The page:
I fear debt. I avoid buying on credit. I own a credit card, but I never use it. I usually save until can afford something, and then pay for it in cash. I have bought cars, appliances, items of clothing, paid for overseas travel, and even purchased a plot of land using only cash. I made one exception recently, but that’s another story.
I realise that one should not generalise from personal experience, but I have seen too many people hurt and destroyed, and too many families ripped apart by debt.
Of course, some people get away with it and enjoy the trappings of our acquisitive society, albeit somewhat joylessly in what is, essentially, a debt economy.
Membership or citizenship in this economy is effectively a move from one set of confinements, say a university, to another, the shop floor, with debt being one of the constant factors of discipline and control. (I’m trying to avoid using the word “captured”).
Anyway, in this sense, debt has become one of the most powerful controlling mechanisms in society.
For instance, in the United States, which is considered to be the cynosure of liberal capitalist society, high levels of personal debt have contributed to the creation of a subdued populace.
People rarely take to the streets en masse over extended periods because they have mortgages to pay. University students rarely protest for extended periods because they have mounting debt, and when they eventually graduate they tend to take jobs because of the pressing need to repay student loans.
In some of the most prosperous social democratic societies, like Norway, debt has become part of the life world of people. By one count, (Statistics, Norway 2013) an estimated 83% of households in Norway are in debt. Credit card debt in Norway increased from 41% in 2007 to 65% in 2011.
It does not matter, then, whether you live in a liberal capitalist society or a social democracy, chances are you will become one of the docile bodies produced by capitalist society.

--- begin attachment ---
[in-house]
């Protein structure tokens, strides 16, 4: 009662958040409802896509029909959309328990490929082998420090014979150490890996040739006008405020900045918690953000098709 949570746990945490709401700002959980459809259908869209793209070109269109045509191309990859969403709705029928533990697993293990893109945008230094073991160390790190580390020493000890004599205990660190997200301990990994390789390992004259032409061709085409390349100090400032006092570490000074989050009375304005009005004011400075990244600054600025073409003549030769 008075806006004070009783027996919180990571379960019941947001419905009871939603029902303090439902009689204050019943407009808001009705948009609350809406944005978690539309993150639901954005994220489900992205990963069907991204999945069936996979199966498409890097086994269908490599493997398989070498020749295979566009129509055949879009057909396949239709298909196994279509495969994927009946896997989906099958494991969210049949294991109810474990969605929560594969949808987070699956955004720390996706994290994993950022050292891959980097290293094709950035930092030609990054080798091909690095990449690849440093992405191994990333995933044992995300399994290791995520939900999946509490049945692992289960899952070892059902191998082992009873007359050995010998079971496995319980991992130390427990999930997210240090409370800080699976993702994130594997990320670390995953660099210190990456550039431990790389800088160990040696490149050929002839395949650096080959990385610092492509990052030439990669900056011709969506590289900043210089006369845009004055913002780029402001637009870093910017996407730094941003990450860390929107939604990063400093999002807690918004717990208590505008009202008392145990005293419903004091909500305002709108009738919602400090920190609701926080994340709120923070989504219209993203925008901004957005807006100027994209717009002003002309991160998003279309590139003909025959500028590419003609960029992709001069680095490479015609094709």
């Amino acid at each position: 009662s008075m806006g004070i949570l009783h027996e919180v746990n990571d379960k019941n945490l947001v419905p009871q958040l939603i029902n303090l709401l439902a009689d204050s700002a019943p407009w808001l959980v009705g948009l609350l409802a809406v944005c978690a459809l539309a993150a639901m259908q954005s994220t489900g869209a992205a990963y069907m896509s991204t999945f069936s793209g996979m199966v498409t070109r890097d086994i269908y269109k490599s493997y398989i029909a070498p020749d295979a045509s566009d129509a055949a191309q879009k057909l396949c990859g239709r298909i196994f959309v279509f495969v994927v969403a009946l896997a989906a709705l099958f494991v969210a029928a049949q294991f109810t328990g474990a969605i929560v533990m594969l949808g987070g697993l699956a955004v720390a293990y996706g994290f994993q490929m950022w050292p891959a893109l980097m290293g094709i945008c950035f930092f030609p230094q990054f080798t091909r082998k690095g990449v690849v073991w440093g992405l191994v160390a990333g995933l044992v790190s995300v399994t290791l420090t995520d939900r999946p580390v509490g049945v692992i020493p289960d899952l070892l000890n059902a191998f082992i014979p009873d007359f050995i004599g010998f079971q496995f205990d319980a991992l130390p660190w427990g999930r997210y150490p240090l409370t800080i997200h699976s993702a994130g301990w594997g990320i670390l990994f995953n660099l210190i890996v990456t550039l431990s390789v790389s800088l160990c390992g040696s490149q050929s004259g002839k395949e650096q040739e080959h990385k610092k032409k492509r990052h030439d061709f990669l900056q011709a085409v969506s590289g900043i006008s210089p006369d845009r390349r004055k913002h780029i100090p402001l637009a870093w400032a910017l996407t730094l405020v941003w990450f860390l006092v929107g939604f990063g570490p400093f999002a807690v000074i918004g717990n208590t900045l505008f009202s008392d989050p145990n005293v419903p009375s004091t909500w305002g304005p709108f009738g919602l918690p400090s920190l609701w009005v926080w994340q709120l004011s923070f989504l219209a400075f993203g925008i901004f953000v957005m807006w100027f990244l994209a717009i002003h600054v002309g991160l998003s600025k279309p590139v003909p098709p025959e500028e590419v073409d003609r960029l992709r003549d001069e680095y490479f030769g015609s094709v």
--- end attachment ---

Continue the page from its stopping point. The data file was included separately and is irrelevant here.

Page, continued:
In some ways, then, debt has become a means to discipline and punish.
Personal debt should not be conflated with state debt, though. There is some sense in my belief in saving money and avoiding debt, which may contradict my claim of irrationality, above.
The standard economics argument is that if everyone avoided debt and saved, it would lower aggregate demand and increase unemployment. Debt makes it easy to buy things that other people are employed to manufacture or provide.
A government, on the other hand, can always pay back old debts with the issue of new bonds (which is just new debt). Public debt is not like private debt; private persons are compelled, by law, to repay debt.
Government debt is a debt to itself and its citizens. Interest paid on the debt is usually paid by taxpayers, and interest on the bonds that finance the debts, usually, goes to those who lend out the money. It gets rather complicated after a while.
The main argument I submit, here, is that states can go into debt – especially if it is part of an investment in shoring up the national interest, like infrastructure and energy supply, or promoting the common good like, say, education, which can go a considerable way to secure inter-generational prosperity and stability.
It seems strange to say, but there is a mainstream argument which suggests that an economy requires a certain amount of public debt to function relatively well.
Who or what determines the amount of debt is shaped to a large extent by trust and credibility.
The standard approach suggests that debt encourages disciplined management. In other words, if the state cannot be trusted, and has no record of discipline, then incurring debt is dangerous.
Some of the largest economies and most trusted states have been in debt for centuries following the industrial revolution.
In conclusion, then, one of the clear lessons that have been learned from the current crisis, especially in Europe, is that in times of crisis it is often necessary to increase state spending on public goods to prevent recurrent social crises.
The appeal to prudence and fiscal responsibility may work at an individual level (I do not like spending money that I do not have), but the economy, encompassing all the relations among all actors, institutions and agents in society, cannot be approached in an atomistic manner. This, anyway, was a conclusion drawn by John Maynard Keynes in his Treatise on Probability.
One of the biggest problems we face, at least in my mind, is not increased state debt, or “not having money” for education, but whether we can trust the state to spend wisely, manage debt, restore faith in government, and (possibly through debt) secure the common good for future generations.